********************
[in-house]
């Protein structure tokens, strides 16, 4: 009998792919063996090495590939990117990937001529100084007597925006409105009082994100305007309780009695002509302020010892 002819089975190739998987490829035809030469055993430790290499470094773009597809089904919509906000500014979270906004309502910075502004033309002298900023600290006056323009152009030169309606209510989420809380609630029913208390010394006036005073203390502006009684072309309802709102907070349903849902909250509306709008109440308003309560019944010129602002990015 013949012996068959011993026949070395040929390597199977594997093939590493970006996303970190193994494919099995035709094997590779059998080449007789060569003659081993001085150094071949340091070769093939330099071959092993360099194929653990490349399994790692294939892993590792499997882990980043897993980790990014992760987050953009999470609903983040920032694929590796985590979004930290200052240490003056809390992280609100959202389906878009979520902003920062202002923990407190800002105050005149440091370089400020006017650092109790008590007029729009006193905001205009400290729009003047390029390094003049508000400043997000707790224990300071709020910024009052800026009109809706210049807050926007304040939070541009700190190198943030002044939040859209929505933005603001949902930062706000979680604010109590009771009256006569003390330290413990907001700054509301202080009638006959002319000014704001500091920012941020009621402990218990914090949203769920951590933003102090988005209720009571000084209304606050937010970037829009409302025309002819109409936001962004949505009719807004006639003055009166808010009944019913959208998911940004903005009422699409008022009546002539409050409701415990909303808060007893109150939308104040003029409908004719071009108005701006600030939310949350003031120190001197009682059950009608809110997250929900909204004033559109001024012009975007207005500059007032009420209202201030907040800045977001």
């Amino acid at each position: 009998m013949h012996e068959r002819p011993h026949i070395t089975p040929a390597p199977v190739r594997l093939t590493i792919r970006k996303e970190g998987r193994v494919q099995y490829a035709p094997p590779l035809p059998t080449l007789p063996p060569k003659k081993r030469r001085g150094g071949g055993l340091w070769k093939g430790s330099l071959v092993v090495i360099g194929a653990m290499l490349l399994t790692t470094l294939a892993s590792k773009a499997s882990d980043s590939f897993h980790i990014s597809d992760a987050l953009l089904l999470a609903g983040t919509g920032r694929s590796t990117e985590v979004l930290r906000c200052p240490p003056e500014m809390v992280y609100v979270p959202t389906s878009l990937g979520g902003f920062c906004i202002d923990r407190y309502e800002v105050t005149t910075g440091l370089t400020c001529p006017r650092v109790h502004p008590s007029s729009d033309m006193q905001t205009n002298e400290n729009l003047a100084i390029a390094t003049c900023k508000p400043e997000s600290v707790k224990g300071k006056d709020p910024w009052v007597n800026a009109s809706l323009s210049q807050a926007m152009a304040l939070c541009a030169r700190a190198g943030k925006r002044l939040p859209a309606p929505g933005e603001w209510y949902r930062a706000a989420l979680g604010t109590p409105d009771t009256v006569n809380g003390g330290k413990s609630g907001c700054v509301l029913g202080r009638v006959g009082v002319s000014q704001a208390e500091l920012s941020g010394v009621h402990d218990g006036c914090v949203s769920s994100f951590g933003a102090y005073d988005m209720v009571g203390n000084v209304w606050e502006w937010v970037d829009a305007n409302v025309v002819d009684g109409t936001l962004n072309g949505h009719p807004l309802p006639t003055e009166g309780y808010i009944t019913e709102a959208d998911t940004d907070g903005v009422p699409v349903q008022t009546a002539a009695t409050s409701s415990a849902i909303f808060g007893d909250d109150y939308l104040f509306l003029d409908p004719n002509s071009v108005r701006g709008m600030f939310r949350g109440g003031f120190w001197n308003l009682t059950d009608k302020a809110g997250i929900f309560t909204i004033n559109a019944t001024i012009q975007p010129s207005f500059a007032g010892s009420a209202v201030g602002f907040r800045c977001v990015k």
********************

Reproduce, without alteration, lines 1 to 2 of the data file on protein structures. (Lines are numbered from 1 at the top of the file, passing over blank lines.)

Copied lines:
[in-house]
């Protein structure tokens, strides 16, 4: 009998792919063996090495590939990117990937001529100084007597925006409105009082994100305007309780009695002509302020010892 002819089975190739998987490829035809030469055993430790290499470094773009597809089904919509906000500014979270906004309502910075502004033309002298900023600290006056323009152009030169309606209510989420809380609630029913208390010394006036005073203390502006009684072309309802709102907070349903849902909250509306709008109440308003309560019944010129602002990015 013949012996068959011993026949070395040929390597199977594997093939590493970006996303970190193994494919099995035709094997590779059998080449007789060569003659081993001085150094071949340091070769093939330099071959092993360099194929653990490349399994790692294939892993590792499997882990980043897993980790990014992760987050953009999470609903983040920032694929590796985590979004930290200052240490003056809390992280609100959202389906878009979520902003920062202002923990407190800002105050005149440091370089400020006017650092109790008590007029729009006193905001205009400290729009003047390029390094003049508000400043997000707790224990300071709020910024009052800026009109809706210049807050926007304040939070541009700190190198943030002044939040859209929505933005603001949902930062706000979680604010109590009771009256006569003390330290413990907001700054509301202080009638006959002319000014704001500091920012941020009621402990218990914090949203769920951590933003102090988005209720009571000084209304606050937010970037829009409302025309002819109409936001962004949505009719807004006639003055009166808010009944019913959208998911940004903005009422699409008022009546002539409050409701415990909303808060007893109150939308104040003029409908004719071009108005701006600030939310949350003031120190001197009682059950009608809110997250929900909204004033559109001024012009975007207005500059007032009420209202201030907040800045977001």